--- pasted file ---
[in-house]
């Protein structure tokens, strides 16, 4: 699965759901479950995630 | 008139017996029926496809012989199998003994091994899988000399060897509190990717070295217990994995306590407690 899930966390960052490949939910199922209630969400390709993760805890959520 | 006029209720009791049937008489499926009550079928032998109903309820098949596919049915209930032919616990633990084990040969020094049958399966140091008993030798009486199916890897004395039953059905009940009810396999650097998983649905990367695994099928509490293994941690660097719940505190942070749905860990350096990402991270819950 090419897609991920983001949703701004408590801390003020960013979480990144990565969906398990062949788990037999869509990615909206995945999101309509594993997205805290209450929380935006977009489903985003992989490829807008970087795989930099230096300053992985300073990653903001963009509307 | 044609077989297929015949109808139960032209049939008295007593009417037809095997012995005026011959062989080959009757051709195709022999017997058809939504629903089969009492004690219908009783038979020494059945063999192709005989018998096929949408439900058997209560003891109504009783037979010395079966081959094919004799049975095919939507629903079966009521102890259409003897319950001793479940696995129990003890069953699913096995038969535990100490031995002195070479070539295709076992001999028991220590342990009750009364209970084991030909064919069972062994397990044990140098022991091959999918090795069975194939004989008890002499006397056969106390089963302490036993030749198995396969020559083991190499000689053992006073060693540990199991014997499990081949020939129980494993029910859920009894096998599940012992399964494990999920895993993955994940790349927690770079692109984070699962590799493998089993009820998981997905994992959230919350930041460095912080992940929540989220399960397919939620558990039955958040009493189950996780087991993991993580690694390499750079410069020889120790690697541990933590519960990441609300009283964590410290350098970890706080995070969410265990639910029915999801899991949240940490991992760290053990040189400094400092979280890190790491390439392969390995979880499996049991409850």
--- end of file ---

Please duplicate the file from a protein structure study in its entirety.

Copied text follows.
[in-house]
């Protein structure tokens, strides 16, 4: 699965759901479950995630 | 008139017996029926496809012989199998003994091994899988000399060897509190990717070295217990994995306590407690 899930966390960052490949939910199922209630969400390709993760805890959520 | 006029209720009791049937008489499926009550079928032998109903309820098949596919049915209930032919616990633990084990040969020094049958399966140091008993030798009486199916890897004395039953059905009940009810396999650097998983649905990367695994099928509490293994941690660097719940505190942070749905860990350096990402991270819950 090419897609991920983001949703701004408590801390003020960013979480990144990565969906398990062949788990037999869509990615909206995945999101309509594993997205805290209450929380935006977009489903985003992989490829807008970087795989930099230096300053992985300073990653903001963009509307 | 044609077989297929015949109808139960032209049939008295007593009417037809095997012995005026011959062989080959009757051709195709022999017997058809939504629903089969009492004690219908009783038979020494059945063999192709005989018998096929949408439900058997209560003891109504009783037979010395079966081959094919004799049975095919939507629903079966009521102890259409003897319950001793479940696995129990003890069953699913096995038969535990100490031995002195070479070539295709076992001999028991220590342990009750009364209970084991030909064919069972062994397990044990140098022991091959999918090795069975194939004989008890002499006397056969106390089963302490036993030749198995396969020559083991190499000689053992006073060693540990199991014997499990081949020939129980494993029910859920009894096998599940012992399964494990999920895993993955994940790349927690770079692109984070699962590799493998089993009820998981997905994992959230919350930041460095912080992940929540989220399960397919939620558990039955958040009493189950996780087991993991993580690694390499750079410069020889120790690697541990933590519960990441609300009283964590410290350098970890706080995070969410265990639910029915999801899991949240940490991992760290053990040189400094400092979280890190790491390439392969390995979880499996049991409850």